The prizes of the “Wissenschaftliche Arbeitskreis Kunststofftechnik“ (WAK) were awarded at this year's K trade fair in Düsseldorf. The Röchling Award, which was presented by Dr. Axel Höfter, General Manager Corporate R&D at Röchling Industrial, honored works that deal with resource-saving plastics and sustainable processing methods.
In Düsseldorf graduate engineer Markus Gall from the Faculty of Engineering and Natural Sciences at Johannes Kepler University in Linz/Austria was awarded the Röchling Prize and 5,000 euros for his dissertation "Mechanical Recycling of Polyoefins in the Context of Sustainable Development". According to the dissertation report by Prof. Dr. Reinhold Lang, Gall's work showed on the one hand the "thematic links between the UN Agenda 2030 as a blueprint for sustainable development on the one hand and the mechanical recycling of plastics as a technological practice on the other hand, including the derivation of two proposals for meta-level policy strategies". Gall elaborated on an improved understanding "of material-specific quality aspects and structure-property relationships of mechanically recycled high-density polyethylene (PE-HD) and polypropylene (PP) from different 'real-world' post-consumer waste streams."
The dissertation is a "first attempt at a systematic, comprehensive sustainability assessment of plastics recycling, which is not exclusively based on LCA (life cycle analysis), but on the basis of an internationally recognized reference framework, the 2030 Agenda" and the social, economic, and institutional aspects contained therein. In addition, it is one of the first papers in engineering materials science "to focus very specifically on commercial recyclates."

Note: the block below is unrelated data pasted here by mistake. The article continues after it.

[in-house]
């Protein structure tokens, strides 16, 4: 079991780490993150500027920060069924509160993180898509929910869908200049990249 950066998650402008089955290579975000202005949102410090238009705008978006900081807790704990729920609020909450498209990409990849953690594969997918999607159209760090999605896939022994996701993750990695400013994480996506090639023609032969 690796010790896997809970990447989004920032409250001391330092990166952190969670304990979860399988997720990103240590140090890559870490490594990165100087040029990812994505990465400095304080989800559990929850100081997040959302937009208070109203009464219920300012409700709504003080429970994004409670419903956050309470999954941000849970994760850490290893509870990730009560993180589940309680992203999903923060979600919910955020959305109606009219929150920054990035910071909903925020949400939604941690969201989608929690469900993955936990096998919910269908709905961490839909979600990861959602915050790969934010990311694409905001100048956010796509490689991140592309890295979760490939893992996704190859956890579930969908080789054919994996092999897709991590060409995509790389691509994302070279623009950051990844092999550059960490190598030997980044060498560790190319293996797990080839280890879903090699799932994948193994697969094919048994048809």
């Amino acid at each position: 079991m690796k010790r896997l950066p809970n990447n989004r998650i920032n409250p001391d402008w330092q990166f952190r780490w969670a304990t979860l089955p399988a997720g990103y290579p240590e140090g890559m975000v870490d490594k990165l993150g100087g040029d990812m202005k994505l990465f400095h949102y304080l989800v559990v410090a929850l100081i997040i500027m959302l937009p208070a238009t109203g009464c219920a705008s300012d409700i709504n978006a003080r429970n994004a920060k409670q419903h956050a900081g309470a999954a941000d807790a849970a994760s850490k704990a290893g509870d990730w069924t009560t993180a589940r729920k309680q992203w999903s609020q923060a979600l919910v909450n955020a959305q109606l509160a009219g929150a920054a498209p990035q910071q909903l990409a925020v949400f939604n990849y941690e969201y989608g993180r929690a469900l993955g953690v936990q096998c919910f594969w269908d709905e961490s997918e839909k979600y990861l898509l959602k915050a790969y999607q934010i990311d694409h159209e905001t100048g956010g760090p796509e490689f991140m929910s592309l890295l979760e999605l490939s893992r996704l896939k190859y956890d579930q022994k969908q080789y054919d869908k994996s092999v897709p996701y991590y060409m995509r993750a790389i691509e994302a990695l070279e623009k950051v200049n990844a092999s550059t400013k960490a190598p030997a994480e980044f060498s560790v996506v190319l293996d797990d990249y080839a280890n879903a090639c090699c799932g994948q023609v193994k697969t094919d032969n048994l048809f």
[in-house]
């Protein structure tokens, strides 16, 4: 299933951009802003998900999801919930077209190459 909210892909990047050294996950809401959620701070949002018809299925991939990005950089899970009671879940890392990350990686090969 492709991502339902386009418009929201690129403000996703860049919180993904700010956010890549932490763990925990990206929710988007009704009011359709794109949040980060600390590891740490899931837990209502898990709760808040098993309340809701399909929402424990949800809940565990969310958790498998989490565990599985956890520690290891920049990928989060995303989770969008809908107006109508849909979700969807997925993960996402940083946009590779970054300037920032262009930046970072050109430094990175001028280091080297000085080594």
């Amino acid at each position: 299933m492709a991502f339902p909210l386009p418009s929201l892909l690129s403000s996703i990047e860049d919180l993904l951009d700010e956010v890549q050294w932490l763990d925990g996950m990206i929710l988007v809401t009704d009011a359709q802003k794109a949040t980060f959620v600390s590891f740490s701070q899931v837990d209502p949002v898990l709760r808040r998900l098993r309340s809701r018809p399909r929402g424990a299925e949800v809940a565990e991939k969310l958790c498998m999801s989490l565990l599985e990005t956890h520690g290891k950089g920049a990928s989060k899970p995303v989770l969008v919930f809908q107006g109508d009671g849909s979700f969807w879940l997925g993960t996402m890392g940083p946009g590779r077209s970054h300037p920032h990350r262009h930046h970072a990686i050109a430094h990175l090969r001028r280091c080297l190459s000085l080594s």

Ann-Christin Rusko from the Institute of Plastics Technology (IKT) at the University of Stuttgart/Germany was awarded the Röchling Prize and 3,500 euros for her master's thesis "Investigation of the thermo-oxidative behavior of polyethylene furanoate (PEF)." In her work, she investigated the thermo-oxidative behavior of furan-based polymers, "a hitherto relatively unexplored group of bio-based polymers that are considered to have high potential for long-term establishment in plastics technology," as Prof. Dr. Christian Bonten of the IKT wrote it in his letter of recommendation. With her work, she had also made an important contribution "to the substitution of fossil-based PET as one of the most demanded plastics for the packaging sector by a promising completely biobased alternative".